If I have one bone to pick with this release it’s that it could do without any lackluster ballads like “Romance Messenger” (glares in Pandora‘s direction) which has zero business being anywhere near this split, it’s just quite simply boring and does the band no favors in making people want to check their music out (if they actually had more that is). Both of Slayer and Storm Bringer’s other songs while not as heavy as their first songs are still very good at least and don’t do the bands any disservice, unlike Pandora’s “Romance Messenger”. Thankfully for Pandora though, their other track “Kiss and Kiss” is for the most part awesome, thanks 100% entirely to their guitarist and rhythm section. Pandora’s guitarist has a wonderfully cool tone and some really creative and fun riffs on this song, topped off with a fantastic solo. The bass is loud and thumping and takes on a few leads at times too which is very nice to see, the backing of the guitar solo is another good bass highlight for Pandora. Their vocalist has an alright voice, but my god is his chorus to the song stupid, easily the worst chorus on the album, “Oh kiss, kiss and kiss!” is literally the central line of the chorus, despite everything else in the song being sung in Japanese. It would have been a lot better if they’d just stuck with Japanese like they had for every other vocal section of the song.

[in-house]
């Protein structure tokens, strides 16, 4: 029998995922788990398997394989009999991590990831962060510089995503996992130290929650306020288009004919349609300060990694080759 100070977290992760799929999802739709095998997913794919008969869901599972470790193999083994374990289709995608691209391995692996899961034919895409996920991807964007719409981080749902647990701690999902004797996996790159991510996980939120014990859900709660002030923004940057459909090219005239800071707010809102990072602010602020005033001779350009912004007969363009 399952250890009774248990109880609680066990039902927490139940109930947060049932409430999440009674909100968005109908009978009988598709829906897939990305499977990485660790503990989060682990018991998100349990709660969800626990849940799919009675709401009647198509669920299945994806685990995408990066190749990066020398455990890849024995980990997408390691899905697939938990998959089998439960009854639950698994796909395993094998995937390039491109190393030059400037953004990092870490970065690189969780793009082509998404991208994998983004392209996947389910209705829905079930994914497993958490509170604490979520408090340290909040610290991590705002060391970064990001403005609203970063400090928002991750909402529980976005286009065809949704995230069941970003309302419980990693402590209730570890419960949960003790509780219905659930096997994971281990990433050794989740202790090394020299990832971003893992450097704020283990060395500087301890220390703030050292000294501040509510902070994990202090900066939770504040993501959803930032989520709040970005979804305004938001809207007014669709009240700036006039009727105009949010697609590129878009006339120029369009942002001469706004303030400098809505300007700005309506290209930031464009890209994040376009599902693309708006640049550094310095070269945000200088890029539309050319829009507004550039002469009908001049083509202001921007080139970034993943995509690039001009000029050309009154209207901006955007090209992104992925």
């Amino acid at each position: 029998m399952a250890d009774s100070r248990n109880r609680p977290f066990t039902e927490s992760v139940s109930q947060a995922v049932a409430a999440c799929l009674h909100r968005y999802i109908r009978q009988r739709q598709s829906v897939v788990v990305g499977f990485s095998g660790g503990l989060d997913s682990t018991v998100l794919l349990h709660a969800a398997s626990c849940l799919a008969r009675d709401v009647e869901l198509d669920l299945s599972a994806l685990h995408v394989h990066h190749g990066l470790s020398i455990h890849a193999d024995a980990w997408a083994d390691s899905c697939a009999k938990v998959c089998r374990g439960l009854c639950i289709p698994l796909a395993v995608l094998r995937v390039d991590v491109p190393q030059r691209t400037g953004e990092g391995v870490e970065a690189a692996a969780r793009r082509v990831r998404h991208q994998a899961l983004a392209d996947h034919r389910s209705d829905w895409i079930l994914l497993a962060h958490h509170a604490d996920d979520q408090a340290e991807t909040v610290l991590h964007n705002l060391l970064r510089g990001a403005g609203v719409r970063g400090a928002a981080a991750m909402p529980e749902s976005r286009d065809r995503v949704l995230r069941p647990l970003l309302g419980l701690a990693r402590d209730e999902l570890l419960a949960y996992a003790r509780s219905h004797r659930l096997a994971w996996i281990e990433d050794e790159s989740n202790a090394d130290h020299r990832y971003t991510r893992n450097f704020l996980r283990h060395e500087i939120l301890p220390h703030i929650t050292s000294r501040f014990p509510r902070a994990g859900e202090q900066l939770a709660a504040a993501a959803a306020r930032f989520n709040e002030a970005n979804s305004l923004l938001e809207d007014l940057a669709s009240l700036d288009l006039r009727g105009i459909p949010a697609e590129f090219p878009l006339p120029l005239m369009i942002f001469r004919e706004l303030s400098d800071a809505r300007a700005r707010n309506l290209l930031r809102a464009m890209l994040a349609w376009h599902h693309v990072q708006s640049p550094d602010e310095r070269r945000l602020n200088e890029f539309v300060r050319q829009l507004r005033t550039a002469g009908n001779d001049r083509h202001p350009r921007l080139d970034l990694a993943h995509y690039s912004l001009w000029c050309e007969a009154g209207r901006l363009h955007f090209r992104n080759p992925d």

One thing in particular which I really like about this split is the presentation of the album itself, you’ve got nice photos of these unknown bands along with their logos, all of which look pretty cool, though whoever designed the artwork could have at least put the Kanto bands on the Kanto side of the cover and Kansai bands on the Kansai side. The vinyl itself is beautiful, it’s a pearly translucent white with a red and white checkerboard center. It’s very cool, and that kind of visual effort is not an initiative I typically expect a label to take when making a split full of bands who were quite frankly nobodies, and on the inside sleeve, complete with a bunch more band photos, it also shows that this was intended to be a series of splits, though it seems to have never come to fruition.
All in all despite a few amateur-ish moments though, inherent with bands who never saw the big stage or even a decent production studio; hell, only one of them even got demo tapes out, this is a damn cool split with some great features all things considered. There’s some serious talent that almost never saw the light of day here, but thankfully this split at least offers a small glimpse into the potential that some of these bands possessed. This is fairly accessible in sound to those who are brand new to Japanese metal, it’s mostly straightforward heavy metal without a lot of the quirks you tend to see from bigger Japanese bands that are at times off-putting for some, and I recommend this to pretty much any traditional heavy metal fan that doesn’t mind metal sung in mostly Japanese.
Favorite Track: Slayer – Shoot Down Tokyo